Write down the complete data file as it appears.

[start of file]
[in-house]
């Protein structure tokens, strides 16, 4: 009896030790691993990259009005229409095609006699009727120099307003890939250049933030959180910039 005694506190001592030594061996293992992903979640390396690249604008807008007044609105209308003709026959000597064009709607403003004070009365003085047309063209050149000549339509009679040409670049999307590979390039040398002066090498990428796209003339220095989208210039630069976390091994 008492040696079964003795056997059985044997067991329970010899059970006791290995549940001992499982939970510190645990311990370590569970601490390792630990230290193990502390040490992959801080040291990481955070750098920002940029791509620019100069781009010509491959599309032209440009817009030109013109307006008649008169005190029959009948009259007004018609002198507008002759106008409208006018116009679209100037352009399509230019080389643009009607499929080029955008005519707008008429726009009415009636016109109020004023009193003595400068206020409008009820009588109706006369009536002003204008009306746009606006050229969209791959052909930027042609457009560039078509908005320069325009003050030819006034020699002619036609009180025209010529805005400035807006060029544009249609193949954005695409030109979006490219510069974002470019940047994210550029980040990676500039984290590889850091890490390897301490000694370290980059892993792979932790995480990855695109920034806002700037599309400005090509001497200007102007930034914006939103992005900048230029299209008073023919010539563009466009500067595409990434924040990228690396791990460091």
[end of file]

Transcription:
[in-house]
């Protein structure tokens, strides 16, 4: 009896030790691993990259009005229409095609006699009727120099307003890939250049933030959180910039 005694506190001592030594061996293992992903979640390396690249604008807008007044609105209308003709026959000597064009709607403003004070009365003085047309063209050149000549339509009679040409670049999307590979390039040398002066090498990428796209003339220095989208210039630069976390091994 008492040696079964003795056997059985044997067991329970010899059970006791290995549940001992499982939970510190645990311990370590569970601490390792630990230290193990502390040490992959801080040291990481955070750098920002940029791509620019100069781009010509491959599309032209440009817009030109013109307006008649008169005190029959009948009259007004018609002198507008002759106008409208006018116009679209100037352009399509230019080389643009009607499929080029955008005519707008008429726009009415009636016109109020004023009193003595400068206020409008009820009588109706006369009536002003204008009306746009606006050229969209791959052909930027042609457009560039078509908005320069325009003050030819006034020699002619036609009180025209010529805005400035807006060029544009249609193949954005695409030109979006490219510069974002470019940047994210550029980040990676500039984290590889850091890490390897301490000694370290980059892993792979932790995480990855695109920034806002700037599309400005090509001497200007102007930034914006939103992005900048230029299209008073023919010539563009466009500067595409990434924040990228690396791990460091």